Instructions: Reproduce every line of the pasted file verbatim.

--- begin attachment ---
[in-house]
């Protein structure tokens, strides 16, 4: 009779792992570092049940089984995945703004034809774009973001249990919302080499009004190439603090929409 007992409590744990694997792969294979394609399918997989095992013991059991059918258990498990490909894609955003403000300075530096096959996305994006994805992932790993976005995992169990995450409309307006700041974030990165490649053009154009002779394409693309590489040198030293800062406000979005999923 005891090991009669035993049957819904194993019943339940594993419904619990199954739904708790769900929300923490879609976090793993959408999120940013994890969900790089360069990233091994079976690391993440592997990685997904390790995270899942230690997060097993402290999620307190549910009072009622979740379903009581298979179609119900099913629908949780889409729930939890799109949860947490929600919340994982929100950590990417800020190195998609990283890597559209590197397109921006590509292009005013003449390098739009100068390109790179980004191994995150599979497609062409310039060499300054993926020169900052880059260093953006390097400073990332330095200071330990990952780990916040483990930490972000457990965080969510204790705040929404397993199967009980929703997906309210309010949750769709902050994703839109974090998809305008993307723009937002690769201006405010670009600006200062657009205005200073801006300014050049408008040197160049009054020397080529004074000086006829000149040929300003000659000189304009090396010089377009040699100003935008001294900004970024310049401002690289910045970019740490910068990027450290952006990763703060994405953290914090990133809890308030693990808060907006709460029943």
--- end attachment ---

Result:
[in-house]
């Protein structure tokens, strides 16, 4: 009779792992570092049940089984995945703004034809774009973001249990919302080499009004190439603090929409 007992409590744990694997792969294979394609399918997989095992013991059991059918258990498990490909894609955003403000300075530096096959996305994006994805992932790993976005995992169990995450409309307006700041974030990165490649053009154009002779394409693309590489040198030293800062406000979005999923 005891090991009669035993049957819904194993019943339940594993419904619990199954739904708790769900929300923490879609976090793993959408999120940013994890969900790089360069990233091994079976690391993440592997990685997904390790995270899942230690997060097993402290999620307190549910009072009622979740379903009581298979179609119900099913629908949780889409729930939890799109949860947490929600919340994982929100950590990417800020190195998609990283890597559209590197397109921006590509292009005013003449390098739009100068390109790179980004191994995150599979497609062409310039060499300054993926020169900052880059260093953006390097400073990332330095200071330990990952780990916040483990930490972000457990965080969510204790705040929404397993199967009980929703997906309210309010949750769709902050994703839109974090998809305008993307723009937002690769201006405010670009600006200062657009205005200073801006300014050049408008040197160049009054020397080529004074000086006829000149040929300003000659000189304009090396010089377009040699100003935008001294900004970024310049401002690289910045970019740490910068990027450290952006990763703060994405953290914090990133809890308030693990808060907006709460029943």